Ergonomics: requirements for adjusting the height of laparoscopic operating tables. (8/125)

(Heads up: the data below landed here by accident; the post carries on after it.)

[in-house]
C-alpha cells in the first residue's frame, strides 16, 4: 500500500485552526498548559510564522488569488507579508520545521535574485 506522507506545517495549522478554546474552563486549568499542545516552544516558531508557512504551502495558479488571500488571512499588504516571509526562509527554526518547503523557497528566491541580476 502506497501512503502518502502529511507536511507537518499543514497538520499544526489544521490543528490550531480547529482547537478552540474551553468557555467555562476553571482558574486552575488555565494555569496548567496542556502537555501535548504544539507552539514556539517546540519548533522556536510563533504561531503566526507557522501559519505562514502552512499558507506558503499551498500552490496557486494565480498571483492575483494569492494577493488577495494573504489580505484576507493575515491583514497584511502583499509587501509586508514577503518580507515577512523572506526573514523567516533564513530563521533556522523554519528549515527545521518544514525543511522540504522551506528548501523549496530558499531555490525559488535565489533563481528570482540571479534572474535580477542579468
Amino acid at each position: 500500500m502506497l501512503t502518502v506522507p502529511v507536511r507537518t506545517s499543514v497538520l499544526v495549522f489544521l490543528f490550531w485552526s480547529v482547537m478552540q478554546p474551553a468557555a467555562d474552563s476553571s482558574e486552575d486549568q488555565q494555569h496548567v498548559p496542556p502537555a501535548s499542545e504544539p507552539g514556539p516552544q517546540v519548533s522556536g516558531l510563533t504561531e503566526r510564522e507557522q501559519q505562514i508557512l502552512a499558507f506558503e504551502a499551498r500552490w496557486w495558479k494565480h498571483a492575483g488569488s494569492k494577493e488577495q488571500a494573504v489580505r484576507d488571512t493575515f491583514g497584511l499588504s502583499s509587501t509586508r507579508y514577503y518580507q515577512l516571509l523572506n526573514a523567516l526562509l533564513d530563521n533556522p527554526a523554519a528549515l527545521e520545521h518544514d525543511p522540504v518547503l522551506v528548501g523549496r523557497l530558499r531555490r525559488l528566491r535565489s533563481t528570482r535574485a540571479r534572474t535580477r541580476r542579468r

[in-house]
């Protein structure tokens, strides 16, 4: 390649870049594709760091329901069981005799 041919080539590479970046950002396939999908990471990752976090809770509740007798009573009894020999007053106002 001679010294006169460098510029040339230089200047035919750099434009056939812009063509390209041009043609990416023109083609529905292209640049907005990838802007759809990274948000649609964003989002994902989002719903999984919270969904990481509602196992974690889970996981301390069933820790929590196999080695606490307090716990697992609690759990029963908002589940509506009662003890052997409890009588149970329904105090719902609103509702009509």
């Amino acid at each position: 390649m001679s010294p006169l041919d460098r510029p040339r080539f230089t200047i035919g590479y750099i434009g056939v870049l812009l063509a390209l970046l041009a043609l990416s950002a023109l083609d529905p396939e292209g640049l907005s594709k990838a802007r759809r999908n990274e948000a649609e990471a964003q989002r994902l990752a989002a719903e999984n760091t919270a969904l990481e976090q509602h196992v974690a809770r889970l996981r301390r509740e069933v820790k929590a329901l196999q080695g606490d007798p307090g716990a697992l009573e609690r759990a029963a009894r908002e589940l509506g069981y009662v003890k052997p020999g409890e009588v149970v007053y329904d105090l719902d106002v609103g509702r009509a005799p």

BACKGROUND AND OBJECTIVES: In the last few years many new instruments and devices have been developed and introduced into the operating room (OR). A debate has been ongoing about the optimal ergonomic posture for the operating staff. From practical experience, we have learned that the operating tables cannot be adjusted adequately to allow surgeons of different stature to maintain a comfortable posture. The goal of this study was to establish the most ergonomic table height for the particular physique of the surgeon and the different types of laparoscopic instrument handles that he or she uses. METHODS: In a simulated model, two probands of different stature (50th [BS 50] and 95th [BS 95] percentile) used laparoscopic instruments with four different handle designs (shank, pistol, axial, and rod). The instruments were inserted into a board in three different angles ([IA] = 20 degrees, 30 degrees, 40 degrees). Additionally the elbow angles (EA) of the volunteers were fixed to either 90 degrees or 120 degrees. For every variable (size of surgeon and his or her elbow angle, design of handle, insertion angle of the instrument) the height of the board, as a parameter for the level of the abdominal wall of a patient with pneumoperitioneum, was measured from the floor. RESULTS: All parameters had an effect on the optimal operating table height. The lowest required operating table level was 30 cm, the highest was 60.5 cm. In laparoscopic surgery-long shafted instruments and patients with pneumoperitoneum-the tabletops are too high for over 95% of all surgeons. As skin incision and wound suture are performed the conventional way, the operating tabletop must be adjustable up to the common height of 122 cm. The maximal difference between the optimal heights of the OR-table for one volunteer using two different handles with different insertion angles of the instruments (BS 95, EA 90 degrees, IA 20 degrees, rod handle to BS 50, EA 120 degrees, IA 40 degrees, axial handle) was about 27 cm. CONCLUSION: New operating tables with a much lower adjustability are necessary to fulfill ergonomic requirements. The use of differently designed handles can hinder the ergonomic posture of the surgeon, because each handle requires a different working height.  (+info)